Musings along the Blue Sky Highway 3

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Through a Dimension of Sound and Vibration
Part III: Sound, Music, and Healing

 

The Word

 

This garden universe vibrates complete
Some, we get a sound so sweet
Vibrations reach on up to become light
And then through gamma, out of sight

 

Between the eyes and ears there lie
The sounds of colour and the light of a sigh
And to hear the sun, what a thing to believe
But it’s all around if we could but perceive

 

To know ultraviolet, infrared, and X-rays
Beauty to find in so many ways
Two notes of the chord, that’s our full scope
But to reach the chord is our life’s hope
And to name the chord is important to some
So they give it a word, and the word is…
 
Graeme Edge

 

And so it is: we come back to almost where we started with this triplet of articles; vibration, word, sound, et cetera. As Thomas Ashley-Farrand writes, “The chanting of songs, verses, and mystic formulas existed long before the development of even the most primitive instruments. In modern times, the healing benefits of liturgical chanting have only recently been rediscovered…”

 

Interestingly, in the development of these articles, I have been redirected back into the practice of reciting mantras after an absence of several years. I started back on a discipline—recommended by Ashley-Farrand—of 40 days: 108 repetitions in the morning and in the evening—a total of 216 per day. I usually end up doing more (since it’s not always easy to keep a precise track of the count) while reciting the mantra. The mantra I am presently working with is for the purpose of invoking Saraswati “…with the intention of consciously moving the level of spiritual understanding among humanity to ever-higher levels,” as Ashley-Farrand states. Saraswati is the Hindu goddess of all the creative arts, including music and knowledge. Saraswati is also known as the Mother of the Vedas, the goddess of speech, and the muse for many Indian artists.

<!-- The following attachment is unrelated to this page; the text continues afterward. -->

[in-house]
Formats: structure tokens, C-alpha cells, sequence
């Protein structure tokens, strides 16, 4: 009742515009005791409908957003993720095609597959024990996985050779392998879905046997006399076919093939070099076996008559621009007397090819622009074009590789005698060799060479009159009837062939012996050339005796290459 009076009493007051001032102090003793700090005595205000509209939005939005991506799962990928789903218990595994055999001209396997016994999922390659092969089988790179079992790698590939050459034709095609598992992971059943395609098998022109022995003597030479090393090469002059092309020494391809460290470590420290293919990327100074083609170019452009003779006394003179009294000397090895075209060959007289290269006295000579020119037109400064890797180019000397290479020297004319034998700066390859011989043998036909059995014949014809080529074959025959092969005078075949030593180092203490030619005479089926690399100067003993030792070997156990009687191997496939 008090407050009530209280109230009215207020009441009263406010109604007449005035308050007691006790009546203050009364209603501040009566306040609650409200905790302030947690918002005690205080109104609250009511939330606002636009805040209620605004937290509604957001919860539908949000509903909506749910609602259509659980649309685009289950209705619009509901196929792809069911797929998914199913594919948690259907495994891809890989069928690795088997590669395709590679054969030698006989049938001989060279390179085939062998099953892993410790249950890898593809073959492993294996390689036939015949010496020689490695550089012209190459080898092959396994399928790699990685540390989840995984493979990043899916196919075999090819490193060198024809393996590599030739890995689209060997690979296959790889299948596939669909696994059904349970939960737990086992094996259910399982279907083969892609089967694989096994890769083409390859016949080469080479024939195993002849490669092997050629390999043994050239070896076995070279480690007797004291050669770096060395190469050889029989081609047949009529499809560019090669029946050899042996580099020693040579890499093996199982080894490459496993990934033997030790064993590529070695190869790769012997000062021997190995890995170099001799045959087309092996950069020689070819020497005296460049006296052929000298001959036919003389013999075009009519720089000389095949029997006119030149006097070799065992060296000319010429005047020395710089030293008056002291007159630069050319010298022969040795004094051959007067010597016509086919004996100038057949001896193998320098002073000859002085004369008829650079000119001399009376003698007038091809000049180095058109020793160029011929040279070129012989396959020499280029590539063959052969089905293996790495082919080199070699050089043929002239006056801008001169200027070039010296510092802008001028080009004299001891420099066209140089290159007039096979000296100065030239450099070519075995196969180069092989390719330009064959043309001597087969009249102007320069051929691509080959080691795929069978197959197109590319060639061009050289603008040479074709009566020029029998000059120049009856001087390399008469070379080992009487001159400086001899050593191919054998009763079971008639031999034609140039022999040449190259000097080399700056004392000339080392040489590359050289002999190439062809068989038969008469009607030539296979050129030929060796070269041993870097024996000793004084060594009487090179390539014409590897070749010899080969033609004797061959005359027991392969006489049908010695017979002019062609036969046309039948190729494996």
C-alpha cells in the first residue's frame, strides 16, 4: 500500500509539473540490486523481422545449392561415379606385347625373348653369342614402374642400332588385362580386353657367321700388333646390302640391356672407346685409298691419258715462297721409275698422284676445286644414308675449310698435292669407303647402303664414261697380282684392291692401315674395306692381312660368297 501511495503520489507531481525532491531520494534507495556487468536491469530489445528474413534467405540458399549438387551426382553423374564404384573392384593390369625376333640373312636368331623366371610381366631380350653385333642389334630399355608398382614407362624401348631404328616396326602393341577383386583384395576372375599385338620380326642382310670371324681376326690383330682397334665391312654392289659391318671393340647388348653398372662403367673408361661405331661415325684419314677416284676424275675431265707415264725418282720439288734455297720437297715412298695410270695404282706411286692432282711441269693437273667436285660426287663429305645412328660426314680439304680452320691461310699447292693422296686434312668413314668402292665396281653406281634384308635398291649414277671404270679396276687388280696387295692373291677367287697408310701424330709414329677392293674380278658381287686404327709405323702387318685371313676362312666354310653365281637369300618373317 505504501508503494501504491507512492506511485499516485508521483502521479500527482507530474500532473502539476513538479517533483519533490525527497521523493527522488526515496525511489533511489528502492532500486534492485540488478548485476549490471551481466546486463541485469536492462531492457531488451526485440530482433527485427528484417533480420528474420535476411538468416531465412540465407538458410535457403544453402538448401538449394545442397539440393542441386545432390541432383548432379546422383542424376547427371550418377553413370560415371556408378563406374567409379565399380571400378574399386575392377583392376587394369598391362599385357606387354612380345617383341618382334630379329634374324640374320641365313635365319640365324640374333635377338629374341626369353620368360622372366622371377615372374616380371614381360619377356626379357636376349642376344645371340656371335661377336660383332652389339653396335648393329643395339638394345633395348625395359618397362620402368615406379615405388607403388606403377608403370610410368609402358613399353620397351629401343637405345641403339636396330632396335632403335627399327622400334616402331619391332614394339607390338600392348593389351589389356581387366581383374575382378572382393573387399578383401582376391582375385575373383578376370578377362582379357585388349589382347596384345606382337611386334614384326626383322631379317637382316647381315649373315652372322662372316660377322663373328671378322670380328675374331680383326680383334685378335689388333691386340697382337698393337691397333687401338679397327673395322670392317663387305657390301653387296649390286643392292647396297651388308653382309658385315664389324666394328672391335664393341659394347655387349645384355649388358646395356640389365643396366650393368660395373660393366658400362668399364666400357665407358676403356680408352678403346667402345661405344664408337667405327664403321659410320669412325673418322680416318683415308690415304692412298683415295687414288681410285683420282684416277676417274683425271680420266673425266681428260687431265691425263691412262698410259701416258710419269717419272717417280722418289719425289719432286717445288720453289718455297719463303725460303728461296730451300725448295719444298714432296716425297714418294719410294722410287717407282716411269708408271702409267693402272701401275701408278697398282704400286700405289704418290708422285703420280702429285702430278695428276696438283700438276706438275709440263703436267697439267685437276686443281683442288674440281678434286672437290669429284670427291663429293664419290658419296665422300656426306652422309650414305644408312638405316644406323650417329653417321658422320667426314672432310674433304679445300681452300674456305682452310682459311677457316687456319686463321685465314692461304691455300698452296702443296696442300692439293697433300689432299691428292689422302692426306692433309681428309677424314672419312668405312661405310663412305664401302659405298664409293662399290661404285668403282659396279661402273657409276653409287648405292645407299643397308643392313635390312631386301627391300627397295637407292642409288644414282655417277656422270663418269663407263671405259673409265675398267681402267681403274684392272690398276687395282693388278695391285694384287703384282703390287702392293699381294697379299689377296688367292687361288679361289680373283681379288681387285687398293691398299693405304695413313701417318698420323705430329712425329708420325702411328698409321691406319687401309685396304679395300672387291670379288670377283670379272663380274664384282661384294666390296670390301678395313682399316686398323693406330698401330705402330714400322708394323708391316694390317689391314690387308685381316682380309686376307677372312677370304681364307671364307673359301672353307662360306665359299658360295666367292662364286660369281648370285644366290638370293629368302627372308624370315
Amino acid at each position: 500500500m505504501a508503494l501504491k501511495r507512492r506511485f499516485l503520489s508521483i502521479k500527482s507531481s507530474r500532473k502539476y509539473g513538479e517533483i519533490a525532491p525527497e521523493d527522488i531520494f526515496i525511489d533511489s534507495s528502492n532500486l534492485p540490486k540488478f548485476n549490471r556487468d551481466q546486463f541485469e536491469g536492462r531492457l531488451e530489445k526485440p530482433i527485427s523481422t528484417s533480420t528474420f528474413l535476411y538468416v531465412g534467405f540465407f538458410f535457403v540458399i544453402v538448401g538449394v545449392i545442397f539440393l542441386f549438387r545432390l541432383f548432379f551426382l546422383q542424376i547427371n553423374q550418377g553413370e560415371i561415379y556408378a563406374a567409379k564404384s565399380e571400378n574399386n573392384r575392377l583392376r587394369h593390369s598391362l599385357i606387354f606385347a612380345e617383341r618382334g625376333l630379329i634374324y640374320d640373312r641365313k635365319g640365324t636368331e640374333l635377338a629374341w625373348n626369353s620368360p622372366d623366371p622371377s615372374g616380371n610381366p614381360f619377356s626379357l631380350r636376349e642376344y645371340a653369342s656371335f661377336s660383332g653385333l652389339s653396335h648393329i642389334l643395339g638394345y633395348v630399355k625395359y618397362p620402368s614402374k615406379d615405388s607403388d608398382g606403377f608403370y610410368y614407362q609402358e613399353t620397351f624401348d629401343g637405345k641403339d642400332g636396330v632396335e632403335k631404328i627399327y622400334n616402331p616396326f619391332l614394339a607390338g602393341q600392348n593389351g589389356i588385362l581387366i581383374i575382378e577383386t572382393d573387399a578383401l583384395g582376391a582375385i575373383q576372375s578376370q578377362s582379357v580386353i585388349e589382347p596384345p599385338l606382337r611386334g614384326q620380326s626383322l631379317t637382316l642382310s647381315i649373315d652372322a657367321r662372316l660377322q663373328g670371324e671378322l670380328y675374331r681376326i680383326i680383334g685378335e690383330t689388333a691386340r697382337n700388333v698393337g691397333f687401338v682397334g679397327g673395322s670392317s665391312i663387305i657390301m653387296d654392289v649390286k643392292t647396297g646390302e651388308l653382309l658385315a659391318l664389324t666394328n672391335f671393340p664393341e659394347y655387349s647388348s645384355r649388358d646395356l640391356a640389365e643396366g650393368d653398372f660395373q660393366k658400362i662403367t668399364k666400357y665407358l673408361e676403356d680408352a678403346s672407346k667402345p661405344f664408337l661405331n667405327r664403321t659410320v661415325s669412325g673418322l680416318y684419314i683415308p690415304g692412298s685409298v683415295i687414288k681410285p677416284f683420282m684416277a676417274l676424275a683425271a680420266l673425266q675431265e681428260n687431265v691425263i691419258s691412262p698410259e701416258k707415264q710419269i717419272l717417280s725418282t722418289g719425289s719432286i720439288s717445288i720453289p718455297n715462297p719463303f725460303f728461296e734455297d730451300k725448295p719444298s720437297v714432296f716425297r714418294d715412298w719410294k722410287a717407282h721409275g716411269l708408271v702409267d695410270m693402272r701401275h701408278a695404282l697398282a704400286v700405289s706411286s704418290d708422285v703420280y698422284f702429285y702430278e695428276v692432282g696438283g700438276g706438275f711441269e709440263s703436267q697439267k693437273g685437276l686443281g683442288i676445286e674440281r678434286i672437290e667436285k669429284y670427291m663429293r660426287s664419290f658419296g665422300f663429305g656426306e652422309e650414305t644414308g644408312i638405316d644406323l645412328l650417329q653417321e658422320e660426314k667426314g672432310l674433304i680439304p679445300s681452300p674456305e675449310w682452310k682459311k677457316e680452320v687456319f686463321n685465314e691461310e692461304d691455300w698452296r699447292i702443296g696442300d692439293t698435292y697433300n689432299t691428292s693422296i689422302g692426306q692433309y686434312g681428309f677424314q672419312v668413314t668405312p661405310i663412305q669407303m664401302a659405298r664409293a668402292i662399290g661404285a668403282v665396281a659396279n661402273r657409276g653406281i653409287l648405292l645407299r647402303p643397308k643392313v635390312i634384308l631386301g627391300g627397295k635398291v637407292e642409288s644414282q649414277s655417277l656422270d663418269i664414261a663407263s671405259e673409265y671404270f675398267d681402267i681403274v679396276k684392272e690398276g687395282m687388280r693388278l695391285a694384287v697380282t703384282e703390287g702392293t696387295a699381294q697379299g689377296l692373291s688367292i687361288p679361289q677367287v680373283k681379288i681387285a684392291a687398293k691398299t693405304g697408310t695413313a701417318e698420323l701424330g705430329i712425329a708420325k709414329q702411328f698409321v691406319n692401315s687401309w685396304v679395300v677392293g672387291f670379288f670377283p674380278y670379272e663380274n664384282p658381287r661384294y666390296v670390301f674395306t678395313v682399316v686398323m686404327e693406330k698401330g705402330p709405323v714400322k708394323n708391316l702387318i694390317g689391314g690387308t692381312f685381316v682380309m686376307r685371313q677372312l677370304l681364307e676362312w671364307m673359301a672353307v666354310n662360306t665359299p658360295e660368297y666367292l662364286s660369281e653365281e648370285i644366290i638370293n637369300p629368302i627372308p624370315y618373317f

Saraswati

Saraswati

The word ‘mantra’ originates from the Sanskrit words manas, or ‘mind,’ and trai, ‘to protect’ or ‘to set free from.’ The literal meaning of mantra is ‘to set free from the mind.’ Therefore, a mantra may be used as a tool that may help free us from our various conditioned mental habits and from any predetermined life conditions or circumstances.

 

A Saraswati mantra:

 

Om Eim Saraswatyei Swaha
(OM I’M SAH-RAH-SWAH-TEE-YEA SWAH-HA)

 

“Chant the Saraswati mantra with the intention of consciously moving
the level of spiritual understanding among humanity to ever-higher levels…
or use it in any creative endeavor, as this mantra invokes energy
for making the project successful.” Ashley-Farrand

 

A simple and powerful healing Rama Mantra:

Om Ram Ramaya Namaha
(OM RAHM RAHM-EYE-YAH NAHM-AH-HA)

 

“This mantra begins to awaken and activate the entire solar plexus chakra. It
specifically prepares the chakra to be able to handle the inflow of kundalini energy
that gives the chakra its power…This simple mantra, Rama, qualifies as a healing